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Steal from Fable II! Using actors and writers in games

Actors can offer up more than their voices in games.  Earlier this week we talked about how voice recording can improve a game’s story and the player’s experience.  But dialog alone doesn’t convey the story.  Fortunately, actors can also help deliver story by stepping in in the flesh so to speak, as they did in Fable II.  However, even if you don’t have actors, there’s still hope.  Read on!

Game developers have often used actors to capture movements such as walking and combat animations.  According to a recent Gamasutra interview, Fable II went a step further and used the actors to capture emotion and staging.  The actors played out the entire story script on stage, which allowed the designers to hear the words spoken and rewrite scenes, if needed.  They also videotaped the performances, so when it was time to implement the scene into the game, the scripters knew how to stage it.  This method assumes three things:

  1. The script itself was written in advance.
  2. The scripters, or whoever is implementing the story script into the game, are assumed not to understand how to implement it dramatically
  3. There was time (and money) not only to perform the scenes on a stage, but also time to revise and improve upon the script.

The success of Fable II suggests that spending time on story and giving writers the same chance to test and iterate as much as other departments will improve the overall quality of the game.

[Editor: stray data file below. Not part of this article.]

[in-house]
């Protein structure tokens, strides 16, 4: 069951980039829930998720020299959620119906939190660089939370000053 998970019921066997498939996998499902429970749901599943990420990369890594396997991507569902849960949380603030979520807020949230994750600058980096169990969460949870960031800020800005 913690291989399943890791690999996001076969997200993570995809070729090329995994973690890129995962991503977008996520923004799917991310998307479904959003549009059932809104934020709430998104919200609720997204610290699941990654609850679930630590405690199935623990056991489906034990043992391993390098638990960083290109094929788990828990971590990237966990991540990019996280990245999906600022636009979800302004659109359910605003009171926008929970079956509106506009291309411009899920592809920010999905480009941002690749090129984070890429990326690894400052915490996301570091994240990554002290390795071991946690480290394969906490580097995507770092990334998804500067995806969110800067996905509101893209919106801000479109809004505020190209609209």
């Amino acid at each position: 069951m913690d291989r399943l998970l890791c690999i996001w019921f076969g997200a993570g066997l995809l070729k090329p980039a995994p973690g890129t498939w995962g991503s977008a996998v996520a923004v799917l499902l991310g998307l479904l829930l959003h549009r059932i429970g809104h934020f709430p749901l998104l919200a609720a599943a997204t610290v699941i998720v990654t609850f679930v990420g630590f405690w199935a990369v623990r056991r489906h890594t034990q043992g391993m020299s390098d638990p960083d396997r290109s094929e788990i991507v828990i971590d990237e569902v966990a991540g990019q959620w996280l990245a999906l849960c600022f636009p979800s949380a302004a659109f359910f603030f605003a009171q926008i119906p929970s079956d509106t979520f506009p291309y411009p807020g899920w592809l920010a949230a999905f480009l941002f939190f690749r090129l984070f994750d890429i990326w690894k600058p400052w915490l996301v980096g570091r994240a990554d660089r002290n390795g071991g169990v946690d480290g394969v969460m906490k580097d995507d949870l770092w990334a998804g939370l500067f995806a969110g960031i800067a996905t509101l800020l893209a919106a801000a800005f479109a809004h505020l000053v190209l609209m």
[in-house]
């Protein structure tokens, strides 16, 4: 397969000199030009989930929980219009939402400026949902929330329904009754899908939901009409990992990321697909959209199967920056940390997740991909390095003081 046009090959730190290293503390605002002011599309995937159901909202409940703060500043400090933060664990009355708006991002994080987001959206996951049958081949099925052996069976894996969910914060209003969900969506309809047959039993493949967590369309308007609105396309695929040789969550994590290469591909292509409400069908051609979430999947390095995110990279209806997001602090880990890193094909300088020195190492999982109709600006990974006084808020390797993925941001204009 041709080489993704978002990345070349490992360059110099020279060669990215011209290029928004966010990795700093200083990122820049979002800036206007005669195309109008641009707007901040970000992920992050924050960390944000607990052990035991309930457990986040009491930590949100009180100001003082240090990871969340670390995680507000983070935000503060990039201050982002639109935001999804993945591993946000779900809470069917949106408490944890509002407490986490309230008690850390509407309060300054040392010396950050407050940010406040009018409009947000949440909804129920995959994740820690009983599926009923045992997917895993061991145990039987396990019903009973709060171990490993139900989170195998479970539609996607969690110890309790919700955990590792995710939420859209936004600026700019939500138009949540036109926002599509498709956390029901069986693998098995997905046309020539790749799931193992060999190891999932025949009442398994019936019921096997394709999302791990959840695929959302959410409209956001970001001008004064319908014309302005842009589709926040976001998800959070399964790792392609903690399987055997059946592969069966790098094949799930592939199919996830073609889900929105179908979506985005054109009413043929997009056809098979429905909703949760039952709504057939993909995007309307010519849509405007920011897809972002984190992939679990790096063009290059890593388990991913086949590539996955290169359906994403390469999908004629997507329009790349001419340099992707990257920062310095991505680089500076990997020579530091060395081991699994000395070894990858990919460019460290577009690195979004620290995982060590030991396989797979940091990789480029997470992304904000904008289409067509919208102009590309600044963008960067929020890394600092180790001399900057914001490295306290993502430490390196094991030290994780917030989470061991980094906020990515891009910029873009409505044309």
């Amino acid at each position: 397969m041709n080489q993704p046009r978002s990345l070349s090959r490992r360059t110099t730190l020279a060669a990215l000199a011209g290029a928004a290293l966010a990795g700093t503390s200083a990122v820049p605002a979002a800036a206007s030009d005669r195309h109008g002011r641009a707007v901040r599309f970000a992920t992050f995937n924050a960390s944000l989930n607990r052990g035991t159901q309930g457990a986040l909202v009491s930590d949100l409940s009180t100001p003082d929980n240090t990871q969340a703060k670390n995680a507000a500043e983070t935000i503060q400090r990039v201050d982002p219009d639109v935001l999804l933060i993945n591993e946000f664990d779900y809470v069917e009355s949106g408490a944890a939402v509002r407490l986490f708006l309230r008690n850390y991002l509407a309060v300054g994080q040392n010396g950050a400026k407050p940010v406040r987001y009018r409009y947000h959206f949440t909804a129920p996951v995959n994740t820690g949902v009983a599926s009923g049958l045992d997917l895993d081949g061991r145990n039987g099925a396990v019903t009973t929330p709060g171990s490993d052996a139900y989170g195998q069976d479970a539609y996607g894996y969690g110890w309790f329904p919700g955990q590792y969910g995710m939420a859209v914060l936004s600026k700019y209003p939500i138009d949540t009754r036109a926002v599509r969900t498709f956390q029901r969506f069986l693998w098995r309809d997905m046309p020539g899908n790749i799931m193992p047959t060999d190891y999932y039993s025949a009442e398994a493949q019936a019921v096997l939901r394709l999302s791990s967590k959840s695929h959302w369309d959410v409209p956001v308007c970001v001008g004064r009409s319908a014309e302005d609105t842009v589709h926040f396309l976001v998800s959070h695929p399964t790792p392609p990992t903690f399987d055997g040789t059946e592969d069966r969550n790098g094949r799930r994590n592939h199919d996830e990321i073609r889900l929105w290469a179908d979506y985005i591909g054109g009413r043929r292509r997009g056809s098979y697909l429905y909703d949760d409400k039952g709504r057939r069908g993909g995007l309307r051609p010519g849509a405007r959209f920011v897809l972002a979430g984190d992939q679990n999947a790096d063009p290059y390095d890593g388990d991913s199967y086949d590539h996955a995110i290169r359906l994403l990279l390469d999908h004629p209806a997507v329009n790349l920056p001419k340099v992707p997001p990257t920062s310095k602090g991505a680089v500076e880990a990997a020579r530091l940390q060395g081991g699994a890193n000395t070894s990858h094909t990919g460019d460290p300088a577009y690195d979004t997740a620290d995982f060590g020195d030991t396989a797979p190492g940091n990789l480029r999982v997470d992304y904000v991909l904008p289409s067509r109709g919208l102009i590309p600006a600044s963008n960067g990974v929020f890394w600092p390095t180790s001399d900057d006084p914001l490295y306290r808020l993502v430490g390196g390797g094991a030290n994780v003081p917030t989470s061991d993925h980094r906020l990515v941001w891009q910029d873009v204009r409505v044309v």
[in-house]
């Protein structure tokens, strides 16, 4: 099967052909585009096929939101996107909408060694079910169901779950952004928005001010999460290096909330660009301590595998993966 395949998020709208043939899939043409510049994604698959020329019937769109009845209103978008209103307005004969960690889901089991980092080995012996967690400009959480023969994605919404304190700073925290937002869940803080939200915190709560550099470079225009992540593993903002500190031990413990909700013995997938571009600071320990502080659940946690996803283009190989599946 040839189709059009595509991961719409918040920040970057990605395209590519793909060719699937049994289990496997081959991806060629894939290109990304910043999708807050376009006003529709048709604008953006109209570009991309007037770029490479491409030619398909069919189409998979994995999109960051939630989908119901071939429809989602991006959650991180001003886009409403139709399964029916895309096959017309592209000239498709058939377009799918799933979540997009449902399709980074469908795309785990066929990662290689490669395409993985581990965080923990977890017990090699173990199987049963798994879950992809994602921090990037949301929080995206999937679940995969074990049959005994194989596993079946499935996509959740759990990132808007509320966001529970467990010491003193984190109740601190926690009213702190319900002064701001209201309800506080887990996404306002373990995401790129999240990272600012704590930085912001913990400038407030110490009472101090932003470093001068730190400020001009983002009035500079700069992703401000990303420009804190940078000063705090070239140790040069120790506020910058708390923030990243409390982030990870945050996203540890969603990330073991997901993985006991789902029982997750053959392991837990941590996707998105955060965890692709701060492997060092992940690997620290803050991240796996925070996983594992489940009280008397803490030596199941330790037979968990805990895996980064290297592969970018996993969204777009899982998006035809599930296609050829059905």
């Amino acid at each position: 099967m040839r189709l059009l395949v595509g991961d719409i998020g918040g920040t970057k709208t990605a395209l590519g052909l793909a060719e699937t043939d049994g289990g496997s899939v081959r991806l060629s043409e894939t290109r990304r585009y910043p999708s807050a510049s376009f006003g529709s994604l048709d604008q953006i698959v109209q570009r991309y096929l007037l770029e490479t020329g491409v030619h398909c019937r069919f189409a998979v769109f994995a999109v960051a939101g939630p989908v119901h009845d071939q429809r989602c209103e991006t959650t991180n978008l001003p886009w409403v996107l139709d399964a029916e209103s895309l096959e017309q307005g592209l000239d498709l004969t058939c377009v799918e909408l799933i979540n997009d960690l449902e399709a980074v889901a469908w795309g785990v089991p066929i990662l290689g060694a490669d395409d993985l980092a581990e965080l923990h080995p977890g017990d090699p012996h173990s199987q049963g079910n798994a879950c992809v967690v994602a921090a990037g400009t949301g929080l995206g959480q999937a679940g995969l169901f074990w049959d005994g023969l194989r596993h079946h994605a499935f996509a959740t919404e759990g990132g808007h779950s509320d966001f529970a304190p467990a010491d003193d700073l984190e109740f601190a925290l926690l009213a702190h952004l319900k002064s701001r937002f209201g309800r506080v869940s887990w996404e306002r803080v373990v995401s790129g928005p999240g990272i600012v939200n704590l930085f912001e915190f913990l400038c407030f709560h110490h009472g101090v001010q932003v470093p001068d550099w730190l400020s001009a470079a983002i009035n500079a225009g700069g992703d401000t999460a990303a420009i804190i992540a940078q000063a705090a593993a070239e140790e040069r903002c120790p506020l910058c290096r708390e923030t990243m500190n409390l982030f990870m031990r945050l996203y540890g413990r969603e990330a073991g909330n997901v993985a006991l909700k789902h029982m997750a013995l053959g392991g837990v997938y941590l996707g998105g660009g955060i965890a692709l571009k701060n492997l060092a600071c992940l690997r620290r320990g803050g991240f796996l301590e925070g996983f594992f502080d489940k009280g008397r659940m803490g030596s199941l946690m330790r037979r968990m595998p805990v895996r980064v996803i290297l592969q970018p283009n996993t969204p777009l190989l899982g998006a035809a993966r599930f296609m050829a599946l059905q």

Oh, but — you’re thinking — I can’t afford to hire actors and a big sound stage!  What can I do?  While you can argue there’s no good substitute for a live performance, writers with a cinematic or film background can provide input on proper staging and character emotion by including it in the script itself.  Furthermore, artists and level designers can work collaboratively with writers to create the emotion on characters’ faces and take advantage of the dramatic space.  Even in this scenario, giving writers and artists a chance to iterate on cinematics and dramatic moments will improve your outcome.

Next week we’ll figure out how to deal with the most rare and tragic adventure — live action actors in games!  In the meantime, what do you think of Fable II’s dramatic scenes?  Can you tell the difference between them and the usual game?

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Acting up: How writers can get you better voice performances

Ever been enjoying a game when suddenly, the cut scene comes up and it just leaves a little something to be desired?  Either the voice recording is off, the acting doesn’t seem up to par, or the characters just kind of sit there in the virtual space without grabbing your attention.  You may find yourself clicking through in an effort to get back to the good stuff — the gameplay.  This post begins our series on the challenges and benefits of creating good writing and storing with actors.  Fortunately, writers and actors can conspire together to make voice recording and acting another fun part of the game.